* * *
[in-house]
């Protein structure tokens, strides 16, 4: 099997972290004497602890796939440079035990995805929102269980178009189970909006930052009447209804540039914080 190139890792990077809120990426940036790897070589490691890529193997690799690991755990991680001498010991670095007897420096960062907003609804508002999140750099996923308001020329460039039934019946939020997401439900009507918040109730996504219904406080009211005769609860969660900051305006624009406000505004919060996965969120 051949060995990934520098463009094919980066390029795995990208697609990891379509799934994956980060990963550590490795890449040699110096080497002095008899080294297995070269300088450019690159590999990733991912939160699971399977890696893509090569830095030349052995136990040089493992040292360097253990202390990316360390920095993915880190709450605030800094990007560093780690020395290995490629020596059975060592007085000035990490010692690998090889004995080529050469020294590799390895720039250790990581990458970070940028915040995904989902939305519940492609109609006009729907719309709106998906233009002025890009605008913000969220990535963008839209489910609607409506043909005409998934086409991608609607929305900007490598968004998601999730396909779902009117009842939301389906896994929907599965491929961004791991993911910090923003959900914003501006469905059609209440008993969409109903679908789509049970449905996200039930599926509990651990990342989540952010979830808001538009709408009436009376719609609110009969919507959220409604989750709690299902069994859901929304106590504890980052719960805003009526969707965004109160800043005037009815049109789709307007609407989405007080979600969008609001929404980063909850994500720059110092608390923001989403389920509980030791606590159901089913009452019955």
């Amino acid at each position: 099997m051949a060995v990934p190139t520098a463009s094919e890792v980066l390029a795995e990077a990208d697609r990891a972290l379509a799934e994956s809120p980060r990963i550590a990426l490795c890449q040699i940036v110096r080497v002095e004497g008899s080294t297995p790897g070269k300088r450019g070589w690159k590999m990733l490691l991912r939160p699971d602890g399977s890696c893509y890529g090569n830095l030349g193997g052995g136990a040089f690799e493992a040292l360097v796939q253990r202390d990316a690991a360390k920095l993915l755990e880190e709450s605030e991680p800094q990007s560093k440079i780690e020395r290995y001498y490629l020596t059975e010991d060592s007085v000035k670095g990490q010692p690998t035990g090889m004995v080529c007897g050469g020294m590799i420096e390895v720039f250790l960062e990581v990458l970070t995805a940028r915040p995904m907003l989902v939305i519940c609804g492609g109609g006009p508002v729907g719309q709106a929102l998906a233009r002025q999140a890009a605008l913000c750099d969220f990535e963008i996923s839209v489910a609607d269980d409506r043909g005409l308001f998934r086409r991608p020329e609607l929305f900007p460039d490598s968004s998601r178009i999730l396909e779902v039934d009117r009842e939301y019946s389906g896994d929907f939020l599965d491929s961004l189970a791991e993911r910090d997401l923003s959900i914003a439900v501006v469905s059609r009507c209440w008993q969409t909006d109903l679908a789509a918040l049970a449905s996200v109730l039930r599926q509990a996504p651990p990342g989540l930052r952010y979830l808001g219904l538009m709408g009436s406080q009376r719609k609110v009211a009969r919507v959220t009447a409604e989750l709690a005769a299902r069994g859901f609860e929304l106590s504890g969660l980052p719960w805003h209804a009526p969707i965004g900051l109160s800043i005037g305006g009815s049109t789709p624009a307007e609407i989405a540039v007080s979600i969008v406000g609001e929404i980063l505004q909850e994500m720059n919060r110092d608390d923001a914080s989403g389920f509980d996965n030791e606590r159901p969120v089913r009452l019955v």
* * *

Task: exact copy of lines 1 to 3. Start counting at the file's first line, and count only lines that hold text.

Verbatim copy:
[in-house]
């Protein structure tokens, strides 16, 4: 099997972290004497602890796939440079035990995805929102269980178009189970909006930052009447209804540039914080 190139890792990077809120990426940036790897070589490691890529193997690799690991755990991680001498010991670095007897420096960062907003609804508002999140750099996923308001020329460039039934019946939020997401439900009507918040109730996504219904406080009211005769609860969660900051305006624009406000505004919060996965969120 051949060995990934520098463009094919980066390029795995990208697609990891379509799934994956980060990963550590490795890449040699110096080497002095008899080294297995070269300088450019690159590999990733991912939160699971399977890696893509090569830095030349052995136990040089493992040292360097253990202390990316360390920095993915880190709450605030800094990007560093780690020395290995490629020596059975060592007085000035990490010692690998090889004995080529050469020294590799390895720039250790990581990458970070940028915040995904989902939305519940492609109609006009729907719309709106998906233009002025890009605008913000969220990535963008839209489910609607409506043909005409998934086409991608609607929305900007490598968004998601999730396909779902009117009842939301389906896994929907599965491929961004791991993911910090923003959900914003501006469905059609209440008993969409109903679908789509049970449905996200039930599926509990651990990342989540952010979830808001538009709408009436009376719609609110009969919507959220409604989750709690299902069994859901929304106590504890980052719960805003009526969707965004109160800043005037009815049109789709307007609407989405007080979600969008609001929404980063909850994500720059110092608390923001989403389920509980030791606590159901089913009452019955």
């Amino acid at each position: 099997m051949a060995v990934p190139t520098a463009s094919e890792v980066l390029a795995e990077a990208d697609r990891a972290l379509a799934e994956s809120p980060r990963i550590a990426l490795c890449q040699i940036v110096r080497v002095e004497g008899s080294t297995p790897g070269k300088r450019g070589w690159k590999m990733l490691l991912r939160p699971d602890g399977s890696c893509y890529g090569n830095l030349g193997g052995g136990a040089f690799e493992a040292l360097v796939q253990r202390d990316a690991a360390k920095l993915l755990e880190e709450s605030e991680p800094q990007s560093k440079i780690e020395r290995y001498y490629l020596t059975e010991d060592s007085v000035k670095g990490q010692p690998t035990g090889m004995v080529c007897g050469g020294m590799i420096e390895v720039f250790l960062e990581v990458l970070t995805a940028r915040p995904m907003l989902v939305i519940c609804g492609g109609g006009p508002v729907g719309q709106a929102l998906a233009r002025q999140a890009a605008l913000c750099d969220f990535e963008i996923s839209v489910a609607d269980d409506r043909g005409l308001f998934r086409r991608p020329e609607l929305f900007p460039d490598s968004s998601r178009i999730l396909e779902v039934d009117r009842e939301y019946s389906g896994d929907f939020l599965d491929s961004l189970a791991e993911r910090d997401l923003s959900i914003a439900v501006v469905s059609r009507c209440w008993q969409t909006d109903l679908a789509a918040l049970a449905s996200v109730l039930r599926q509990a996504p651990p990342g989540l930052r952010y979830l808001g219904l538009m709408g009436s406080q009376r719609k609110v009211a009969r919507v959220t009447a409604e989750l709690a005769a299902r069994g859901f609860e929304l106590s504890g969660l980052p719960w805003h209804a009526p969707i965004g900051l109160s800043i005037g305006g009815s049109t789709p624009a307007e609407i989405a540039v007080s979600i969008v406000g609001e929404i980063l505004q909850e994500m720059n919060r110092d608390d923001a914080s989403g389920f509980d996965n030791e606590r159901p969120v089913r009452l019955v």